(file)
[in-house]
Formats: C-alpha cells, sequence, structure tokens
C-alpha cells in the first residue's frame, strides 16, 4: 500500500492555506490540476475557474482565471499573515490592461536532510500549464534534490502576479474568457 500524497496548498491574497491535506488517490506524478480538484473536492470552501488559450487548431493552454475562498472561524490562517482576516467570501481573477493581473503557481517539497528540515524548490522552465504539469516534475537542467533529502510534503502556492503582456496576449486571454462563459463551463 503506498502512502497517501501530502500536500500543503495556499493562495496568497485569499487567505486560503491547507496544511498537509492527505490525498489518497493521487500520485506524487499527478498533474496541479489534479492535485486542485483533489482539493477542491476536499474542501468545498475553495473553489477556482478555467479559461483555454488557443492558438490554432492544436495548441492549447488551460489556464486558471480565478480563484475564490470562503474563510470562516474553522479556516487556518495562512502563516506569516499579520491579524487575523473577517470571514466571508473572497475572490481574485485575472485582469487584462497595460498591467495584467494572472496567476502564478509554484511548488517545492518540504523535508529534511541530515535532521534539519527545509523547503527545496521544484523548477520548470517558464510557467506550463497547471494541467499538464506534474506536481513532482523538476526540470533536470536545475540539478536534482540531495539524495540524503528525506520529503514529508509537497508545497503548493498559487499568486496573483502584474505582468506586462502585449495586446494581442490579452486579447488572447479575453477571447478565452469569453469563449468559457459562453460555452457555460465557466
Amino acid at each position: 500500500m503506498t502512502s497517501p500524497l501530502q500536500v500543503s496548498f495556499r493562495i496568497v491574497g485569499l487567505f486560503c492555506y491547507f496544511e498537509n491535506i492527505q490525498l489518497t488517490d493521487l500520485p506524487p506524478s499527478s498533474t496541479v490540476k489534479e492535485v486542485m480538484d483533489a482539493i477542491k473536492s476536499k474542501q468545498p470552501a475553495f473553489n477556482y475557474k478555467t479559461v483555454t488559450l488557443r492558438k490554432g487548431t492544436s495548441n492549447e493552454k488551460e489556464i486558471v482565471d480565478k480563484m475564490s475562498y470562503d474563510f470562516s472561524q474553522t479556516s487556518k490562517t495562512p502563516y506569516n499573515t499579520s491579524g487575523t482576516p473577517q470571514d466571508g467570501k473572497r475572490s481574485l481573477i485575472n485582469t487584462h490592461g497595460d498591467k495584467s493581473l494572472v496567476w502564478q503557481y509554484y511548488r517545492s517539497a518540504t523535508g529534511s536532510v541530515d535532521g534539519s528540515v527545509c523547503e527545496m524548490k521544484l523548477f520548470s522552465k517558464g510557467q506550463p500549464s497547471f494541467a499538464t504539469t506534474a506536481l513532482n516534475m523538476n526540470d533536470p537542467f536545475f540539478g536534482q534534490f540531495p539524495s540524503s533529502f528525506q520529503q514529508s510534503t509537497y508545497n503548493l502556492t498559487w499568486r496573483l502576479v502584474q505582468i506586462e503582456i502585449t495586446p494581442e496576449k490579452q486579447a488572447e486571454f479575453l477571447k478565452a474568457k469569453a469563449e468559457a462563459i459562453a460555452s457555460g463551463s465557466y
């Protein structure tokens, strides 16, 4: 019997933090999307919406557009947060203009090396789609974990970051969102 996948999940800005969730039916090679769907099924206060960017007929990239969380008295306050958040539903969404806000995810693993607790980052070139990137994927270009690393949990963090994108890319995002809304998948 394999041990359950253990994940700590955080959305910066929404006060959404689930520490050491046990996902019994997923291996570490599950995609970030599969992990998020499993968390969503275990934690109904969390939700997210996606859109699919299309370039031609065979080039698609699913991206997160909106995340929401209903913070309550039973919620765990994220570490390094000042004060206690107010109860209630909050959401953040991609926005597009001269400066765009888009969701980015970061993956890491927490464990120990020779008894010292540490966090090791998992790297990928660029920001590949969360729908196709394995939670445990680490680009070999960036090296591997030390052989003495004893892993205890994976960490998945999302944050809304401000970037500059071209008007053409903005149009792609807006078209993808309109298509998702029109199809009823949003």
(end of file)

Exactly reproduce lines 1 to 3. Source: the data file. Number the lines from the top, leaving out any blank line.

[in-house]
Formats: C-alpha cells, sequence, structure tokens
C-alpha cells in the first residue's frame, strides 16, 4: 500500500492555506490540476475557474482565471499573515490592461536532510500549464534534490502576479474568457 500524497496548498491574497491535506488517490506524478480538484473536492470552501488559450487548431493552454475562498472561524490562517482576516467570501481573477493581473503557481517539497528540515524548490522552465504539469516534475537542467533529502510534503502556492503582456496576449486571454462563459463551463 503506498502512502497517501501530502500536500500543503495556499493562495496568497485569499487567505486560503491547507496544511498537509492527505490525498489518497493521487500520485506524487499527478498533474496541479489534479492535485486542485483533489482539493477542491476536499474542501468545498475553495473553489477556482478555467479559461483555454488557443492558438490554432492544436495548441492549447488551460489556464486558471480565478480563484475564490470562503474563510470562516474553522479556516487556518495562512502563516506569516499579520491579524487575523473577517470571514466571508473572497475572490481574485485575472485582469487584462497595460498591467495584467494572472496567476502564478509554484511548488517545492518540504523535508529534511541530515535532521534539519527545509523547503527545496521544484523548477520548470517558464510557467506550463497547471494541467499538464506534474506536481513532482523538476526540470533536470536545475540539478536534482540531495539524495540524503528525506520529503514529508509537497508545497503548493498559487499568486496573483502584474505582468506586462502585449495586446494581442490579452486579447488572447479575453477571447478565452469569453469563449468559457459562453460555452457555460465557466